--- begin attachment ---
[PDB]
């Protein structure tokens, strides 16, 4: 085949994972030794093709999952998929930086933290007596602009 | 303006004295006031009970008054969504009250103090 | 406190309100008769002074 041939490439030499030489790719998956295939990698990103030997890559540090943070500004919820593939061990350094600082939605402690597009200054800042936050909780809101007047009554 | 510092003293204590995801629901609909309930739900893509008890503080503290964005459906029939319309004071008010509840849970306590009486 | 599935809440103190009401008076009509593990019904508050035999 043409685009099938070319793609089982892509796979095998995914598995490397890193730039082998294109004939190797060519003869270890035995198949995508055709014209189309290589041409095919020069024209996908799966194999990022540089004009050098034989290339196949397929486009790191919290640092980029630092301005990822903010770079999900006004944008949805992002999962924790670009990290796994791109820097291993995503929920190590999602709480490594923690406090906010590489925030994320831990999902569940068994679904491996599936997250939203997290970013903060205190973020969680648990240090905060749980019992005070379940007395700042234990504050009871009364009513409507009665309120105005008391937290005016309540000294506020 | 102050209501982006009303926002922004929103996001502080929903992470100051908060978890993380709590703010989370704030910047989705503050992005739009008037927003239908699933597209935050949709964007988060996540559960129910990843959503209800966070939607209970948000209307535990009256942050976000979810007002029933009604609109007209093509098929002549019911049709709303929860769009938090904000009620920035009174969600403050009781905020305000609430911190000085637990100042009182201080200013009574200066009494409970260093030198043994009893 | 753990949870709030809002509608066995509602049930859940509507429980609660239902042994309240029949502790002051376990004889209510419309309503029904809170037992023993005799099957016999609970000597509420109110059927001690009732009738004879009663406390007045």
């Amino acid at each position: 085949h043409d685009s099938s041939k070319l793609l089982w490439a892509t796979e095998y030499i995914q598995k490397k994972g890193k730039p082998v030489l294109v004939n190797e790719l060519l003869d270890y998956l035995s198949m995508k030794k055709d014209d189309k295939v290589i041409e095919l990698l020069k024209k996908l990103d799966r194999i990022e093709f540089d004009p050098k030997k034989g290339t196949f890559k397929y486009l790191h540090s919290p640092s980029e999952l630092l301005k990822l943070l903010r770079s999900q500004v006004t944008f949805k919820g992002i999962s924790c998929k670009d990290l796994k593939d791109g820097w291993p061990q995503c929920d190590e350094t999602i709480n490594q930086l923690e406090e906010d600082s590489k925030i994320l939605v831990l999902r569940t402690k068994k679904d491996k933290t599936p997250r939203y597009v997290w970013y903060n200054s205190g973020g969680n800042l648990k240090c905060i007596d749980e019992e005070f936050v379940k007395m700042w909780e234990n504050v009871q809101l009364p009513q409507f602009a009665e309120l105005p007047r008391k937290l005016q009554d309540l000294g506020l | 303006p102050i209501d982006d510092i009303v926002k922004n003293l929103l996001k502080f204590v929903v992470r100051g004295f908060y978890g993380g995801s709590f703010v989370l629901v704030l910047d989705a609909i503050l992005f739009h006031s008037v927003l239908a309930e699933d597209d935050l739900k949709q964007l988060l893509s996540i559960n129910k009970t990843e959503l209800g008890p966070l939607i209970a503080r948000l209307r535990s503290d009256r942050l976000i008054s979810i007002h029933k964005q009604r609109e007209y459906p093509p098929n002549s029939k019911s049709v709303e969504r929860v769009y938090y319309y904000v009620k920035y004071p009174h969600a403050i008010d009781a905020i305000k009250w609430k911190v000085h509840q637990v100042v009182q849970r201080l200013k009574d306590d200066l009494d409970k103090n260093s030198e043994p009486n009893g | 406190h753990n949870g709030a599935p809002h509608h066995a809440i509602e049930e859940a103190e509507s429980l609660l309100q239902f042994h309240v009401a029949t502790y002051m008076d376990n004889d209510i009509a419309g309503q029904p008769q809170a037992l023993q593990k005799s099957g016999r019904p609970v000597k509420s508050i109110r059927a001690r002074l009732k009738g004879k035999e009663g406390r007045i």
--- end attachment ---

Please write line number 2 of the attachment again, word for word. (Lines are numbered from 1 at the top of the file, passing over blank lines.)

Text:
């Protein structure tokens, strides 16, 4: 085949994972030794093709999952998929930086933290007596602009 | 303006004295006031009970008054969504009250103090 | 406190309100008769002074 041939490439030499030489790719998956295939990698990103030997890559540090943070500004919820593939061990350094600082939605402690597009200054800042936050909780809101007047009554 | 510092003293204590995801629901609909309930739900893509008890503080503290964005459906029939319309004071008010509840849970306590009486 | 599935809440103190009401008076009509593990019904508050035999 043409685009099938070319793609089982892509796979095998995914598995490397890193730039082998294109004939190797060519003869270890035995198949995508055709014209189309290589041409095919020069024209996908799966194999990022540089004009050098034989290339196949397929486009790191919290640092980029630092301005990822903010770079999900006004944008949805992002999962924790670009990290796994791109820097291993995503929920190590999602709480490594923690406090906010590489925030994320831990999902569940068994679904491996599936997250939203997290970013903060205190973020969680648990240090905060749980019992005070379940007395700042234990504050009871009364009513409507009665309120105005008391937290005016309540000294506020 | 102050209501982006009303926002922004929103996001502080929903992470100051908060978890993380709590703010989370704030910047989705503050992005739009008037927003239908699933597209935050949709964007988060996540559960129910990843959503209800966070939607209970948000209307535990009256942050976000979810007002029933009604609109007209093509098929002549019911049709709303929860769009938090904000009620920035009174969600403050009781905020305000609430911190000085637990100042009182201080200013009574200066009494409970260093030198043994009893 | 753990949870709030809002509608066995509602049930859940509507429980609660239902042994309240029949502790002051376990004889209510419309309503029904809170037992023993005799099957016999609970000597509420109110059927001690009732009738004879009663406390007045």